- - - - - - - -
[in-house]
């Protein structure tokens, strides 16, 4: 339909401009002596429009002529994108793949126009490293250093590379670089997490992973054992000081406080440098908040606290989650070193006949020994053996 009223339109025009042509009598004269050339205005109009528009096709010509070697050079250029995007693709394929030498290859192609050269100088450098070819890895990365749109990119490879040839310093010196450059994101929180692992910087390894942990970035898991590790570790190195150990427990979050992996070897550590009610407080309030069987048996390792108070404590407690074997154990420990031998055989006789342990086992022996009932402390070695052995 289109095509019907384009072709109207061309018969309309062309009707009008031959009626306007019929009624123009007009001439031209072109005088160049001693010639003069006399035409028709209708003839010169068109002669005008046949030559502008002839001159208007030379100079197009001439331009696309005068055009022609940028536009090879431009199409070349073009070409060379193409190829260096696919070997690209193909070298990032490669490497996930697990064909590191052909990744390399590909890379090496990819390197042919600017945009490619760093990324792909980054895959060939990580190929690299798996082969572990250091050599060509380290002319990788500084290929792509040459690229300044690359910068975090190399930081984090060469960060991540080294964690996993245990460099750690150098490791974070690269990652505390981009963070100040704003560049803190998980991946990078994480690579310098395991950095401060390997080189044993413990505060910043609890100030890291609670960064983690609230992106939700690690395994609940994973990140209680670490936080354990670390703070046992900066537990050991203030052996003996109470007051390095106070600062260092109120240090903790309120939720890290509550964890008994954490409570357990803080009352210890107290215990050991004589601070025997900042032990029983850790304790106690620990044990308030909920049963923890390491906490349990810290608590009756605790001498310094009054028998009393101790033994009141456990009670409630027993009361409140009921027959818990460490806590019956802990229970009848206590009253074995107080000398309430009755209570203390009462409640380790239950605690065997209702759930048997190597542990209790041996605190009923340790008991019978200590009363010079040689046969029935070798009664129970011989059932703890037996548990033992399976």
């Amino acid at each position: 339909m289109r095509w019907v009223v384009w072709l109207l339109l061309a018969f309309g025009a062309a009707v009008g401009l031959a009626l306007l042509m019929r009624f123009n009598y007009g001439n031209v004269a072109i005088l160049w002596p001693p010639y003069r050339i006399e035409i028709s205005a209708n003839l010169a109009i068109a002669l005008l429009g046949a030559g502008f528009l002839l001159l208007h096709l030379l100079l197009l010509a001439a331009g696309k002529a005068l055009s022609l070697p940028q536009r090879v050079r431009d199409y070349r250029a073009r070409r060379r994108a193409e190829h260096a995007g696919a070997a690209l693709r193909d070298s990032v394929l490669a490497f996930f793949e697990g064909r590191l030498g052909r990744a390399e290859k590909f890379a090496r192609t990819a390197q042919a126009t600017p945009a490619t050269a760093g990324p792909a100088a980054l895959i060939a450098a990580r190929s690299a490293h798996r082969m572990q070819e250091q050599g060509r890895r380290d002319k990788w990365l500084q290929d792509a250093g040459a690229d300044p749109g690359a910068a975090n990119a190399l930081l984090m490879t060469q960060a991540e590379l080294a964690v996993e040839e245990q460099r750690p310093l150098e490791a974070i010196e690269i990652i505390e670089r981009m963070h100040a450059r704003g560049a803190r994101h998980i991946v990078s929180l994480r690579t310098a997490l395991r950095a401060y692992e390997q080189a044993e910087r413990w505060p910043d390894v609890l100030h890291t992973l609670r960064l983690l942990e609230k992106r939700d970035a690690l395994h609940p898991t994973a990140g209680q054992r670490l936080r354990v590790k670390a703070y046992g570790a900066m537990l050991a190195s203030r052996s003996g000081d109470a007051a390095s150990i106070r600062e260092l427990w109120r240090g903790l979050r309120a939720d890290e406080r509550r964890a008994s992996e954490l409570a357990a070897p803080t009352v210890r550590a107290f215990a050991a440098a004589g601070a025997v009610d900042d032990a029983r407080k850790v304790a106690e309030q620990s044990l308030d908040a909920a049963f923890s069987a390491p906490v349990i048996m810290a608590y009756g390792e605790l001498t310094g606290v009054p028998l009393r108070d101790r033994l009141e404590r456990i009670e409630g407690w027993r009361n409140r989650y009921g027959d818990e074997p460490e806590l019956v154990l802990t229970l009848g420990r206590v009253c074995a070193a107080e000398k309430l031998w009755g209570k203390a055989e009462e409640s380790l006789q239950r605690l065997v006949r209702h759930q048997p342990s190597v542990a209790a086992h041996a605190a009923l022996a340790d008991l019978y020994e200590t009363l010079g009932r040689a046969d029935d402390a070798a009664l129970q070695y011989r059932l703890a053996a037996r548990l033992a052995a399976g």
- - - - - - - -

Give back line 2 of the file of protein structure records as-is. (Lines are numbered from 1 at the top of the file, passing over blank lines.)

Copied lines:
């Protein structure tokens, strides 16, 4: 339909401009002596429009002529994108793949126009490293250093590379670089997490992973054992000081406080440098908040606290989650070193006949020994053996 009223339109025009042509009598004269050339205005109009528009096709010509070697050079250029995007693709394929030498290859192609050269100088450098070819890895990365749109990119490879040839310093010196450059994101929180692992910087390894942990970035898991590790570790190195150990427990979050992996070897550590009610407080309030069987048996390792108070404590407690074997154990420990031998055989006789342990086992022996009932402390070695052995 289109095509019907384009072709109207061309018969309309062309009707009008031959009626306007019929009624123009007009001439031209072109005088160049001693010639003069006399035409028709209708003839010169068109002669005008046949030559502008002839001159208007030379100079197009001439331009696309005068055009022609940028536009090879431009199409070349073009070409060379193409190829260096696919070997690209193909070298990032490669490497996930697990064909590191052909990744390399590909890379090496990819390197042919600017945009490619760093990324792909980054895959060939990580190929690299798996082969572990250091050599060509380290002319990788500084290929792509040459690229300044690359910068975090190399930081984090060469960060991540080294964690996993245990460099750690150098490791974070690269990652505390981009963070100040704003560049803190998980991946990078994480690579310098395991950095401060390997080189044993413990505060910043609890100030890291609670960064983690609230992106939700690690395994609940994973990140209680670490936080354990670390703070046992900066537990050991203030052996003996109470007051390095106070600062260092109120240090903790309120939720890290509550964890008994954490409570357990803080009352210890107290215990050991004589601070025997900042032990029983850790304790106690620990044990308030909920049963923890390491906490349990810290608590009756605790001498310094009054028998009393101790033994009141456990009670409630027993009361409140009921027959818990460490806590019956802990229970009848206590009253074995107080000398309430009755209570203390009462409640380790239950605690065997209702759930048997190597542990209790041996605190009923340790008991019978200590009363010079040689046969029935070798009664129970011989059932703890037996548990033992399976």